By Emily Chan
There is cause for celebration: Saudi Arabian women now have the right to vote and the right to run in municipal elections. For a country famous for its extreme gender inequality and oppression, this is a giant step in the right direction. However, one must also question King Abdullah’s motives for granting women these great privileges.
One could argue that these new privileges are simply the equivalent of the 19th Amendment to the United States Constitution that gave women the right to vote in 1920. Superficially, the two are the same, but on a deeper level, they could not be more different. The 19th Amendment also came after a hard fight, but it was granted with no strings attached, while in Saudi Arabia, women are just as oppressed as ever despite their new “privilege”.
Saudi Arabian women are still required to have a male chaperone wherever they go; they are not allowed to drive. How can they actually run for election or make it to a voting booth easily if they cannot drive? While it appears Saudi Arabian women may be on their way to gaining equality, this new right to vote seems to be little more than a tease.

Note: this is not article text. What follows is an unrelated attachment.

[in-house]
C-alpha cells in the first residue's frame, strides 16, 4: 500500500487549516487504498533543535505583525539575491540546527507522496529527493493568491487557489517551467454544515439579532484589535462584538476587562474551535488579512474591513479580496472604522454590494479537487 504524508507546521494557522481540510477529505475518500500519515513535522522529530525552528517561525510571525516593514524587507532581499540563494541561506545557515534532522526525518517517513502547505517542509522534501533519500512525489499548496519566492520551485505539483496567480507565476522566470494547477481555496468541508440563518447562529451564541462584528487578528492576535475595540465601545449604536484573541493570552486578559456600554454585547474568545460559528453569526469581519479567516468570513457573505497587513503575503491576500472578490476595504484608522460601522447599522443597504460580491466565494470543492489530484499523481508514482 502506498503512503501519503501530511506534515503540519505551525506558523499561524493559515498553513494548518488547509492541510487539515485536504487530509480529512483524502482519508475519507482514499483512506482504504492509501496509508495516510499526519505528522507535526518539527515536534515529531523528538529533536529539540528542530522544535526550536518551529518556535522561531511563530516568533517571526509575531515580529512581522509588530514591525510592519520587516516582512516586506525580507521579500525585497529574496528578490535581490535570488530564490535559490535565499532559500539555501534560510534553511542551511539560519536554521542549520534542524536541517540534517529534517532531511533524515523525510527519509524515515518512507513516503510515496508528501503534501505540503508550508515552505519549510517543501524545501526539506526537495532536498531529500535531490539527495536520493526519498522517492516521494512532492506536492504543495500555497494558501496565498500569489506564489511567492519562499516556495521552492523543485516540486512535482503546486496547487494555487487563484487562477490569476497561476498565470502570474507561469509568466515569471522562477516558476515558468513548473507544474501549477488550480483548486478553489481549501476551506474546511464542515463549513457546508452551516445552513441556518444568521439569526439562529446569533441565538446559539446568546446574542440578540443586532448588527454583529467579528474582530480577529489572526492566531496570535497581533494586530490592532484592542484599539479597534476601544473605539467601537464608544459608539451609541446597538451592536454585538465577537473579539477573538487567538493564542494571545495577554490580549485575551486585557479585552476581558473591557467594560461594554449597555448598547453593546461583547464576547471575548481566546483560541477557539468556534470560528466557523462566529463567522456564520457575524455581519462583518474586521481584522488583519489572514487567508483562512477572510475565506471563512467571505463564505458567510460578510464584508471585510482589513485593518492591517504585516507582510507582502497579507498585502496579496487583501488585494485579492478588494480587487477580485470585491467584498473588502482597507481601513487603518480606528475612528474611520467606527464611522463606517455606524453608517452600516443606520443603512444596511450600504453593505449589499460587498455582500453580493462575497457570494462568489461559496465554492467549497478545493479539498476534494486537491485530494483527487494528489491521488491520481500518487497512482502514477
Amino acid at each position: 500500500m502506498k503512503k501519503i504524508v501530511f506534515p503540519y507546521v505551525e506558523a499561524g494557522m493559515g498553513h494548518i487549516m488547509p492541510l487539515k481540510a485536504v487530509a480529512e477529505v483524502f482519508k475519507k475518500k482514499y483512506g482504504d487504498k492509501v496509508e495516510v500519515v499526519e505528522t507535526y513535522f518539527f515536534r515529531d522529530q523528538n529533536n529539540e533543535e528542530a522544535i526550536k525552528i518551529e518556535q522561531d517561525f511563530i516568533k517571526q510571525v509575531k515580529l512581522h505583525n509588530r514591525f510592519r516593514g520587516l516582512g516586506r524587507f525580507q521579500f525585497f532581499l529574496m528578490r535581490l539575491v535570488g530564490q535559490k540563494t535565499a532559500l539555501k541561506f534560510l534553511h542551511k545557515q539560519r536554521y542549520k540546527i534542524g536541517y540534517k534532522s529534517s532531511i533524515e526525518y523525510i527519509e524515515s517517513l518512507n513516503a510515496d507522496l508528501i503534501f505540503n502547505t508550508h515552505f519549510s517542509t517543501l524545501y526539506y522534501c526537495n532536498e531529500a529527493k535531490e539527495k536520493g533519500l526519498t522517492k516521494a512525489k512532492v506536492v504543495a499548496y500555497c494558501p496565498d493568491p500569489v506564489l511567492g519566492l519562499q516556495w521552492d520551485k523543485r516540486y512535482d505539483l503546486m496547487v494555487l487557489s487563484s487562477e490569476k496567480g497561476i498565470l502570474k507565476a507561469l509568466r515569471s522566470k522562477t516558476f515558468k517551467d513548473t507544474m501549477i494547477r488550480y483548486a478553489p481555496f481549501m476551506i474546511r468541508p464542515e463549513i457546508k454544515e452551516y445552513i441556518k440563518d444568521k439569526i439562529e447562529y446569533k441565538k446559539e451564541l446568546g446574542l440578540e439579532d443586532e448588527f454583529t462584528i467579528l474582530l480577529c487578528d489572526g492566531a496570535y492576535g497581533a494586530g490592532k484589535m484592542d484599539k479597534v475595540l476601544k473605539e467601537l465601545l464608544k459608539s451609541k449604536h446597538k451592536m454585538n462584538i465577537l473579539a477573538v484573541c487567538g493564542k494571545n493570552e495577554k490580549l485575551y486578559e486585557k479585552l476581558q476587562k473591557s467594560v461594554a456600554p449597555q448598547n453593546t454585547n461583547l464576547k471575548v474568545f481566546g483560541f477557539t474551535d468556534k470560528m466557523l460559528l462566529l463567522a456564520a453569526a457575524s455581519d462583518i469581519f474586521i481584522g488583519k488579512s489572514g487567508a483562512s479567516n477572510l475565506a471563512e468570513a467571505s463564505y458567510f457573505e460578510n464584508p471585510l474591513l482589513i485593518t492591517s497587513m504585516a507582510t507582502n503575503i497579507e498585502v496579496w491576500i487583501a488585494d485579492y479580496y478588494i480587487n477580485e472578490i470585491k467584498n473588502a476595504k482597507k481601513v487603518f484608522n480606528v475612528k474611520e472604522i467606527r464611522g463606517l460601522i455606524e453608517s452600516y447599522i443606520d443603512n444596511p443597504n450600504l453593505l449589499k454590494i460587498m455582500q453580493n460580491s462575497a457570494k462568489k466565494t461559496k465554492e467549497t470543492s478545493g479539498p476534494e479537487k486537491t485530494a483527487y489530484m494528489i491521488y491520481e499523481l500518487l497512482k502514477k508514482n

Most likely, King Abdullah has no real urge to make men and women equal. Instead, he has probably tired of international ridicule about the way women are treated in his country and has been pressure to change it. It is still a good sign that some changes have been made, but these changes will not be put into action until the next election in 2015.
Although this may seem to be a pessimistic view of a generally positive change, it is also a realistic view. Yes, we must celebrate this historic moment, but we must also hope that more steps towards gender equality are not far behind.